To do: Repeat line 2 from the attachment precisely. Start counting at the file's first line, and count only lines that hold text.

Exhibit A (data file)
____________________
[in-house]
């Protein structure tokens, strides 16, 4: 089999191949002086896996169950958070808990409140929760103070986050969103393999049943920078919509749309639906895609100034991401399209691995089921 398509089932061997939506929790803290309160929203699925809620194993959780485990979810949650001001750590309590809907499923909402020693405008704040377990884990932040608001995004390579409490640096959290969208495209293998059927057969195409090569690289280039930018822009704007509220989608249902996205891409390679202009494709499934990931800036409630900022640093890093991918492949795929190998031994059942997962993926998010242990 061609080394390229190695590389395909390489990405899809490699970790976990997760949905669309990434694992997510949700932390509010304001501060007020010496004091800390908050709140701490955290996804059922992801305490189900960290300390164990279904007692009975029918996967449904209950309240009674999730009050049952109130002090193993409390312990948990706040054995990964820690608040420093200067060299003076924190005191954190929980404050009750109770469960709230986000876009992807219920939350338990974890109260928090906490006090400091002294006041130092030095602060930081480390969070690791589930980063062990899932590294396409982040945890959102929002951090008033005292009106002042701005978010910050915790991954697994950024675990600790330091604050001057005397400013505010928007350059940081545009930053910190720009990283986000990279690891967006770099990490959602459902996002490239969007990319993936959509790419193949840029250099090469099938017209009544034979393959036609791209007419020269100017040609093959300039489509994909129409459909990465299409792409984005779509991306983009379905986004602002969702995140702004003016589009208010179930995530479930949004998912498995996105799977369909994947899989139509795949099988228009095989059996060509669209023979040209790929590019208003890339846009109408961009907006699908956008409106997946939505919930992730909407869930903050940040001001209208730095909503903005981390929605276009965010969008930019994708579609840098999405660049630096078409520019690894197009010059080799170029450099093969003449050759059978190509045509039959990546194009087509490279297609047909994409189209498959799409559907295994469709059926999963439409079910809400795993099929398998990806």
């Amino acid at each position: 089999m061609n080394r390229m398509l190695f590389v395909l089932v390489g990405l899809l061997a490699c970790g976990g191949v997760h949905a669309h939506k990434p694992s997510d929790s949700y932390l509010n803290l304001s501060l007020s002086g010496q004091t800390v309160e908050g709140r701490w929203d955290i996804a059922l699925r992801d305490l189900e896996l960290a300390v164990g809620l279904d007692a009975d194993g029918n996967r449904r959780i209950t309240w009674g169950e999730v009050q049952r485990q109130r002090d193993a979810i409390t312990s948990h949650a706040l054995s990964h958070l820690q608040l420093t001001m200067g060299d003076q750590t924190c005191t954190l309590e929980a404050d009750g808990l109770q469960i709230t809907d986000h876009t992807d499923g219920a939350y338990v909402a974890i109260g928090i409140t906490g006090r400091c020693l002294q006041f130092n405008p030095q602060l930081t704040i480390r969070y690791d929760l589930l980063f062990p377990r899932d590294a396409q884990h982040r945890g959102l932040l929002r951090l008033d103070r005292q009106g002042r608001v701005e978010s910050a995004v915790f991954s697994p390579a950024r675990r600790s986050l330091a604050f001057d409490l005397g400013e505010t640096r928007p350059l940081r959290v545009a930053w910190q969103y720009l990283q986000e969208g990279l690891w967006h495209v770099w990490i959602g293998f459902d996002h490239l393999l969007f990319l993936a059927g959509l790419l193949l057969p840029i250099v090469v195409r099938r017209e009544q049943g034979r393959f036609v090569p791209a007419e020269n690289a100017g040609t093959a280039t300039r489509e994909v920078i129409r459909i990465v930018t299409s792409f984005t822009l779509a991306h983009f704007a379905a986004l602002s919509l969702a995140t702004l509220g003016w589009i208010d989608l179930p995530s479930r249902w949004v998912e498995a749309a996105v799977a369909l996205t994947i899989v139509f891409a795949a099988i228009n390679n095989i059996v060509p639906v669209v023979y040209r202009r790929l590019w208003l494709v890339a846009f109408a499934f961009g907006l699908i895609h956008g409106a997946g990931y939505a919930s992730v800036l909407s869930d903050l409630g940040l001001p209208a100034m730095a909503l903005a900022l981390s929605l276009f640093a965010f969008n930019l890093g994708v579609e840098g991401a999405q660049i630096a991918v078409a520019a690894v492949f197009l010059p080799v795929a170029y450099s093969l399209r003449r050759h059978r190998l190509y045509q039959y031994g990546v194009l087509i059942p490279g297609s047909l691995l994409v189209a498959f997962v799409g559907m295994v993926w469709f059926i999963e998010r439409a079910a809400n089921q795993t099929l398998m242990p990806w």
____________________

């Protein structure tokens, strides 16, 4: 089999191949002086896996169950958070808990409140929760103070986050969103393999049943920078919509749309639906895609100034991401399209691995089921 398509089932061997939506929790803290309160929203699925809620194993959780485990979810949650001001750590309590809907499923909402020693405008704040377990884990932040608001995004390579409490640096959290969208495209293998059927057969195409090569690289280039930018822009704007509220989608249902996205891409390679202009494709499934990931800036409630900022640093890093991918492949795929190998031994059942997962993926998010242990 061609080394390229190695590389395909390489990405899809490699970790976990997760949905669309990434694992997510949700932390509010304001501060007020010496004091800390908050709140701490955290996804059922992801305490189900960290300390164990279904007692009975029918996967449904209950309240009674999730009050049952109130002090193993409390312990948990706040054995990964820690608040420093200067060299003076924190005191954190929980404050009750109770469960709230986000876009992807219920939350338990974890109260928090906490006090400091002294006041130092030095602060930081480390969070690791589930980063062990899932590294396409982040945890959102929002951090008033005292009106002042701005978010910050915790991954697994950024675990600790330091604050001057005397400013505010928007350059940081545009930053910190720009990283986000990279690891967006770099990490959602459902996002490239969007990319993936959509790419193949840029250099090469099938017209009544034979393959036609791209007419020269100017040609093959300039489509994909129409459909990465299409792409984005779509991306983009379905986004602002969702995140702004003016589009208010179930995530479930949004998912498995996105799977369909994947899989139509795949099988228009095989059996060509669209023979040209790929590019208003890339846009109408961009907006699908956008409106997946939505919930992730909407869930903050940040001001209208730095909503903005981390929605276009965010969008930019994708579609840098999405660049630096078409520019690894197009010059080799170029450099093969003449050759059978190509045509039959990546194009087509490279297609047909994409189209498959799409559907295994469709059926999963439409079910809400795993099929398998990806």